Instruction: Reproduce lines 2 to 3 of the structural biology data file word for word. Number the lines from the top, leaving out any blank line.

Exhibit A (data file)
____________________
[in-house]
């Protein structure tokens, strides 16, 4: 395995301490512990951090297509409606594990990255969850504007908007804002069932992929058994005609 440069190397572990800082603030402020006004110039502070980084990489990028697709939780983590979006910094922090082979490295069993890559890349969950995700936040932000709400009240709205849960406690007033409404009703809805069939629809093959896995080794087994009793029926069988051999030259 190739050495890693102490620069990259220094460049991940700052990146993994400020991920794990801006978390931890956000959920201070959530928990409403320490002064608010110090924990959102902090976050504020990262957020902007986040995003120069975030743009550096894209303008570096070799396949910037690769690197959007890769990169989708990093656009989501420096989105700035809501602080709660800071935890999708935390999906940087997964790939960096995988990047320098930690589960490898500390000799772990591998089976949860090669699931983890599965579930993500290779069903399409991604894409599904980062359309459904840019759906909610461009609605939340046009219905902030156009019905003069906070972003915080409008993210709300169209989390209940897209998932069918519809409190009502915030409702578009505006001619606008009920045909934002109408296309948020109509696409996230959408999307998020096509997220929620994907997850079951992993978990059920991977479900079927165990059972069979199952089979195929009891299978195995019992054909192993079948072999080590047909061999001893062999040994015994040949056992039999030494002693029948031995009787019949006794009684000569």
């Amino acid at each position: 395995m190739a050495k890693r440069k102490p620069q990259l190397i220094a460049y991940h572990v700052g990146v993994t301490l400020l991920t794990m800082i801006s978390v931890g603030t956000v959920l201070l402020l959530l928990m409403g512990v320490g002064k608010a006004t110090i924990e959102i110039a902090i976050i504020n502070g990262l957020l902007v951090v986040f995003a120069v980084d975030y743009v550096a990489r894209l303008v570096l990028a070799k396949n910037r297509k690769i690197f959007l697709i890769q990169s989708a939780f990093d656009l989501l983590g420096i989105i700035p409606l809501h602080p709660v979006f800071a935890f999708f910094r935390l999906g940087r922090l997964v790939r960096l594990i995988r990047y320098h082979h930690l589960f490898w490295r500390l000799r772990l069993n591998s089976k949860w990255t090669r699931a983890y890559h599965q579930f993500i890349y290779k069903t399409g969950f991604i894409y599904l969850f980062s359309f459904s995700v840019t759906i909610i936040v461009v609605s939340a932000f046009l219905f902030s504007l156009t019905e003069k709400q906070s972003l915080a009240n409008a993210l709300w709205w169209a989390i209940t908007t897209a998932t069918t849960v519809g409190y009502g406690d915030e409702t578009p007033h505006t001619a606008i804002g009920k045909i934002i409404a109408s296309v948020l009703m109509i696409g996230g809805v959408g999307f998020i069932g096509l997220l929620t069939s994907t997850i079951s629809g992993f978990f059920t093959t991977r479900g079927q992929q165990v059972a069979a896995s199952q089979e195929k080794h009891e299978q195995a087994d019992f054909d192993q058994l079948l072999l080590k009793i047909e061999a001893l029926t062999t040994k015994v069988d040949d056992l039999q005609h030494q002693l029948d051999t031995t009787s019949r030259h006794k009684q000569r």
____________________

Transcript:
């Protein structure tokens, strides 16, 4: 395995301490512990951090297509409606594990990255969850504007908007804002069932992929058994005609 440069190397572990800082603030402020006004110039502070980084990489990028697709939780983590979006910094922090082979490295069993890559890349969950995700936040932000709400009240709205849960406690007033409404009703809805069939629809093959896995080794087994009793029926069988051999030259 190739050495890693102490620069990259220094460049991940700052990146993994400020991920794990801006978390931890956000959920201070959530928990409403320490002064608010110090924990959102902090976050504020990262957020902007986040995003120069975030743009550096894209303008570096070799396949910037690769690197959007890769990169989708990093656009989501420096989105700035809501602080709660800071935890999708935390999906940087997964790939960096995988990047320098930690589960490898500390000799772990591998089976949860090669699931983890599965579930993500290779069903399409991604894409599904980062359309459904840019759906909610461009609605939340046009219905902030156009019905003069906070972003915080409008993210709300169209989390209940897209998932069918519809409190009502915030409702578009505006001619606008009920045909934002109408296309948020109509696409996230959408999307998020096509997220929620994907997850079951992993978990059920991977479900079927165990059972069979199952089979195929009891299978195995019992054909192993079948072999080590047909061999001893062999040994015994040949056992039999030494002693029948031995009787019949006794009684000569």
């Amino acid at each position: 395995m190739a050495k890693r440069k102490p620069q990259l190397i220094a460049y991940h572990v700052g990146v993994t301490l400020l991920t794990m800082i801006s978390v931890g603030t956000v959920l201070l402020l959530l928990m409403g512990v320490g002064k608010a006004t110090i924990e959102i110039a902090i976050i504020n502070g990262l957020l902007v951090v986040f995003a120069v980084d975030y743009v550096a990489r894209l303008v570096l990028a070799k396949n910037r297509k690769i690197f959007l697709i890769q990169s989708a939780f990093d656009l989501l983590g420096i989105i700035p409606l809501h602080p709660v979006f800071a935890f999708f910094r935390l999906g940087r922090l997964v790939r960096l594990i995988r990047y320098h082979h930690l589960f490898w490295r500390l000799r772990l069993n591998s089976k949860w990255t090669r699931a983890y890559h599965q579930f993500i890349y290779k069903t399409g969950f991604i894409y599904l969850f980062s359309f459904s995700v840019t759906i909610i936040v461009v609605s939340a932000f046009l219905f902030s504007l156009t019905e003069k709400q906070s972003l915080a009240n409008a993210l709300w709205w169209a989390i209940t908007t897209a998932t069918t849960v519809g409190y009502g406690d915030e409702t578009p007033h505006t001619a606008i804002g009920k045909i934002i409404a109408s296309v948020l009703m109509i696409g996230g809805v959408g999307f998020i069932g096509l997220l929620t069939s994907t997850i079951s629809g992993f978990f059920t093959t991977r479900g079927q992929q165990v059972a069979a896995s199952q089979e195929k080794h009891e299978q195995a087994d019992f054909d192993q058994l079948l072999l080590k009793i047909e061999a001893l029926t062999t040994k015994v069988d040949d056992l039999q005609h030494q002693l029948d051999t031995t009787s019949r030259h006794k009684q000569r």